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7 Tax Deductions You Might Not Know About

March 1st 2016 by
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Tax Deductions

Taking every deduction you’re entitled to can make a real difference at tax time. These seven unexpected tax deductions will reduce what you owe, or perhaps even earn you a refund.

1. Taxes already paid

Most people know to deduct state, local and property tax, but these aren’t the only deductible taxes. You can also deduct sales tax, which brings sizable savings after major purchases such as diamond jewelry or a car. Foreign taxes paid may qualify for deduction as well, and co-op owners can deduct their portion of the building’s property tax.

For the self-employed, the required 15.3% of income owed as Social Security tax can be a strain. There is a small break in this situation, though: A deduction of 7.65% of income is allowed, which is what your employer would have contributed if you worked in traditional employment.

2. Preparing for retirement

The payoff of retirement saving may seem distant, but it can actually bring immediate tax relief. Annual 401(k) contributions up to $18,000 (if 49 and younger) or $24,000 (age 50 or older) are automatically tax-deferred.

Another way to defer income is to contribute up to $5,500 (age 49 or younger) or $6,500 (age 50 and older) to a traditional IRA account, available at a financial institution like Aspire Federal Credit Union. You’ve still got time to make an IRA contribution for this past year, as long as it’s done before April 15. And if your income is low to moderate, you may qualify for a Retirement Savings Contribution Credit as well.

3. Tough times

If this has been a hard year, Uncle Sam might lend a helping hand. Significant losses could be deductible if they exceed 10% of your adjusted gross income and aren’t covered by insurance. Some qualifying situations include:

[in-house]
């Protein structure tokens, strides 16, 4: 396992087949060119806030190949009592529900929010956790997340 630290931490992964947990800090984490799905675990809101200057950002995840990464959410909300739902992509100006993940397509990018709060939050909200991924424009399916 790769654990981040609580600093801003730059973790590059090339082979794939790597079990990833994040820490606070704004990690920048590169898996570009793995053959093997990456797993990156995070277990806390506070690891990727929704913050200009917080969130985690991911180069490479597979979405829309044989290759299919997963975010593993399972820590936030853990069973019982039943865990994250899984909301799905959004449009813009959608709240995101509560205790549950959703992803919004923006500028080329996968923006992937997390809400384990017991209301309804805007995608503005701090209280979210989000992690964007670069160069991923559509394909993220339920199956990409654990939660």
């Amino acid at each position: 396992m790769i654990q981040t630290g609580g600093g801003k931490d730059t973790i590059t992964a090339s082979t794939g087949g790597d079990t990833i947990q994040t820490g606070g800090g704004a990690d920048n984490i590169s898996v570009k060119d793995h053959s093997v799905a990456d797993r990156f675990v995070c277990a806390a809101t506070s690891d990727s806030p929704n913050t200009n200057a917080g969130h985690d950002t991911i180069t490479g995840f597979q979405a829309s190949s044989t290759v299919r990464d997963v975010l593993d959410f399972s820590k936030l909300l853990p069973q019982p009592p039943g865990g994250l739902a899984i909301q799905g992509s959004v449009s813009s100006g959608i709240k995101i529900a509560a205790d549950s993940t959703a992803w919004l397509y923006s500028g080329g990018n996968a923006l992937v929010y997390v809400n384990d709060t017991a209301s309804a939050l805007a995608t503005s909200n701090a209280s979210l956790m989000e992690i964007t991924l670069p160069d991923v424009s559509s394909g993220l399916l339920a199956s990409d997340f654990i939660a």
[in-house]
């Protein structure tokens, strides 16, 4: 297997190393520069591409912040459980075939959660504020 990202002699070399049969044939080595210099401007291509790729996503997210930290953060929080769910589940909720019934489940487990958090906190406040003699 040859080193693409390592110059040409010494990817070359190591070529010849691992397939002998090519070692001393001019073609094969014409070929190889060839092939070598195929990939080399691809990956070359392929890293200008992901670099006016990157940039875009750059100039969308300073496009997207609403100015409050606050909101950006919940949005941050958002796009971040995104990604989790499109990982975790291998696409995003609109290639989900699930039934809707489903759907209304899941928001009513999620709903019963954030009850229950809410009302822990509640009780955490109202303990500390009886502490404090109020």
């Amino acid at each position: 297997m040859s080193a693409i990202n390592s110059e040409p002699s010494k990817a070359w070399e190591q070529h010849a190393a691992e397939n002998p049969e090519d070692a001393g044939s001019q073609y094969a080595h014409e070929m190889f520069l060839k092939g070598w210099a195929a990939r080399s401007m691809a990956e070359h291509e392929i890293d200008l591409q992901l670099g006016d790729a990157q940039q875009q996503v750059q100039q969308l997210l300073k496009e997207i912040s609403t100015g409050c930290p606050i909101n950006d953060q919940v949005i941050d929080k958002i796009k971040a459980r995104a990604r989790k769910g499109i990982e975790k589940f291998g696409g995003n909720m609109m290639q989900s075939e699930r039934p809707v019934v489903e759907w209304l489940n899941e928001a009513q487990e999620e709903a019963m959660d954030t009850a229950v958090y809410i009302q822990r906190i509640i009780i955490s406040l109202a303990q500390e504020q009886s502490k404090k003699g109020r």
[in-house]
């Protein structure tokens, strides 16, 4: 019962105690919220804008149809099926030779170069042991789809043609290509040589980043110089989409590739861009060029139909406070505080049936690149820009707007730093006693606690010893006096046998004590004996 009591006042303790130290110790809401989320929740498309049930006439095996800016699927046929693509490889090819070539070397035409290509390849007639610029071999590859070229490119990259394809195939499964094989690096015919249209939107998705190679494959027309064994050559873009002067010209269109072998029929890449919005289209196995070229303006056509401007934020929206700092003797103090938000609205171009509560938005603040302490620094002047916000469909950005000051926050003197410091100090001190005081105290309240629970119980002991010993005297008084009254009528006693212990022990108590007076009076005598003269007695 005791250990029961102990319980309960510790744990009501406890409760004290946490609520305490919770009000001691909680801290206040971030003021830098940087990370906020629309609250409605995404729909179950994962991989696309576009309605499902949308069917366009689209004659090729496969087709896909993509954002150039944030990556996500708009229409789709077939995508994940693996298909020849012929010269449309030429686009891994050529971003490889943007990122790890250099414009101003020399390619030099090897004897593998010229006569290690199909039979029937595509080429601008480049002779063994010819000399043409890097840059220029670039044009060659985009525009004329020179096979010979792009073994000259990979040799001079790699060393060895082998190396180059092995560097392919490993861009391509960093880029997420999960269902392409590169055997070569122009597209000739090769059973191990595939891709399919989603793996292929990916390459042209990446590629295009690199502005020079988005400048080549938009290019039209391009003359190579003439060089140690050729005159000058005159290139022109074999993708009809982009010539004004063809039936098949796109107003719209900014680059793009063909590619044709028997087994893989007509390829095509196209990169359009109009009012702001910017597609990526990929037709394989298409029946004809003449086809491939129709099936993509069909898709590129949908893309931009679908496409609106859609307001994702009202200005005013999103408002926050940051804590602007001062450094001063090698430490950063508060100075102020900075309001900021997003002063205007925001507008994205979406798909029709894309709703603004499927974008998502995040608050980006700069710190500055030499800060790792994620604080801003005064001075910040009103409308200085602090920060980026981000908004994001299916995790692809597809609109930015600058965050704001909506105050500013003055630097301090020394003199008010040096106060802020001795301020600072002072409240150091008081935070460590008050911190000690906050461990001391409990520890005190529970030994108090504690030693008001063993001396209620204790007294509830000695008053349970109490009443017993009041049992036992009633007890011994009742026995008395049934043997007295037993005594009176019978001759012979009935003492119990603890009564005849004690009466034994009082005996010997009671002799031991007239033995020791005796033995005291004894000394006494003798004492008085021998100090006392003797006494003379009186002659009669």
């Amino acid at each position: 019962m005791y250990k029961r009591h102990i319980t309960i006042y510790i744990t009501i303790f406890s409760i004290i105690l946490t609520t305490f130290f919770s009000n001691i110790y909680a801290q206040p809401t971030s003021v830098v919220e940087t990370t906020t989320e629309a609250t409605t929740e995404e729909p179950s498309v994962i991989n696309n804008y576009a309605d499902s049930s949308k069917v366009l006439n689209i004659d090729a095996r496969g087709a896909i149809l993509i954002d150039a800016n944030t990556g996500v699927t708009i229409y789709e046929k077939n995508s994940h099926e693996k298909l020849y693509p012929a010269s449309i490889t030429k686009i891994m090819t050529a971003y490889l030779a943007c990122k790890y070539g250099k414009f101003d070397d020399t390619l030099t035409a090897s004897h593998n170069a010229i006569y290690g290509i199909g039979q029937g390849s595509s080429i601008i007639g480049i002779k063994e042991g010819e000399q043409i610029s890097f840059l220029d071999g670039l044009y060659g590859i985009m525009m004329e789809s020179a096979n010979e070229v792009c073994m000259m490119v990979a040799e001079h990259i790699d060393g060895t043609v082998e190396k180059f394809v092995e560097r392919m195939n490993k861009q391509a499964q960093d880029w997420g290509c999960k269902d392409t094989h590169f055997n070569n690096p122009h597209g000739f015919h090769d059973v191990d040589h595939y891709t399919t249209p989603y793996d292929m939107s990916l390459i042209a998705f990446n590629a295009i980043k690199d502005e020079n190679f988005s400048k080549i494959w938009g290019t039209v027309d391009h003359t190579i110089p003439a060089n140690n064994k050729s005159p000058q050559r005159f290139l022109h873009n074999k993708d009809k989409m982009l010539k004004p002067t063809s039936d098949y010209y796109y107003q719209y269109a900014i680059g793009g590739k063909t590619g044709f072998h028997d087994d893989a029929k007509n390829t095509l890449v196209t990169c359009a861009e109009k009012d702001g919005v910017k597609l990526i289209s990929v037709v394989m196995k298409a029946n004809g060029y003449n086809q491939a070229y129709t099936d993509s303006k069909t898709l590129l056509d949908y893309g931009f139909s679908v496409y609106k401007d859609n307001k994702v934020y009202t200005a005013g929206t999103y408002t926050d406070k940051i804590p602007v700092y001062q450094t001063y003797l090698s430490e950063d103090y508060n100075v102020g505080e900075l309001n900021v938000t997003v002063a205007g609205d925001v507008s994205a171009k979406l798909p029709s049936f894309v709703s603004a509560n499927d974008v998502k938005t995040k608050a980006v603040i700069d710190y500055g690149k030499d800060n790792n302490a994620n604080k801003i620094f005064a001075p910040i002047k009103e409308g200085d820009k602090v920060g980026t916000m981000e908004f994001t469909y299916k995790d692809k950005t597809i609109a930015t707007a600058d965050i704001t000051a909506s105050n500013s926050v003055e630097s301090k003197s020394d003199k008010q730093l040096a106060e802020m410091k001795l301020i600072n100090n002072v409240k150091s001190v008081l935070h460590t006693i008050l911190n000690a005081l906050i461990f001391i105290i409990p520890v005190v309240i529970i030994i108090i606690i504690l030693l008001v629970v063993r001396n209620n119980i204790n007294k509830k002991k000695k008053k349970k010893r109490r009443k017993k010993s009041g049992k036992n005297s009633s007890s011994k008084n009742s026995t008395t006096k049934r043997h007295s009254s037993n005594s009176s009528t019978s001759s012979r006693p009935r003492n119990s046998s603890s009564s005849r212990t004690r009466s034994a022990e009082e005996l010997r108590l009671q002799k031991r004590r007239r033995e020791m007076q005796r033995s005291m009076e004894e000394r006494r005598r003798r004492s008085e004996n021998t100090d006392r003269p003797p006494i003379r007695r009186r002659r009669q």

• Car accidents
  • Vandalism
  • Storm, flood, earthquake and fire property damage
  • Shipwrecks
  • Terrorist attacks

4. Some interest

Though you can’t deduct interest from credit cards or personal loans, many other types of interest are deductible. These include mortgage and home equity interest and points, student loan interest, and even interest on boats that contain living quarters. Additionally, people who own co-ops may deduct their share of the building’s mortgage interest.

5. Unconventional business expenses

In addition to obvious business expenses like uniforms or office supplies, the IRS also sometimes accepts more-offbeat deductions. For example, a junkyard owner could deduct cat food purchased to attract stray cats for rodent control. And a bodybuilder might deduct oils used during competition. When calculating deductions, be sure to also include job-seeking expenses like resumes, hotels and transportation.

6. Continuing education

Heading back to school can result in a tax break, no matter how long you’ve been away or how old you are. If schooling brings new or improved job skills, the Lifetime Learning Credit may provide up to $2,000 annually.

7. Charitable gifts

It’s commonly understood that donating money to charity is deductible. What not everyone realizes is that non-cash donations — including vehicles, clothing and other items of value — may also qualify. In addition, donation expenses such as the ingredients to bake cookies for a fund-raiser and the parking meter you feed while delivering those cookies are also deductible.

Uncovering hidden deductions transforms your annual tax ritual from a nightmare into something satisfying. The money saved will put a smile on your face today as it brings your most important future goals within closer reach.

Roberta Pescow, NerdWallet

© Copyright 2016 NerdWallet, Inc. All Rights Reserved

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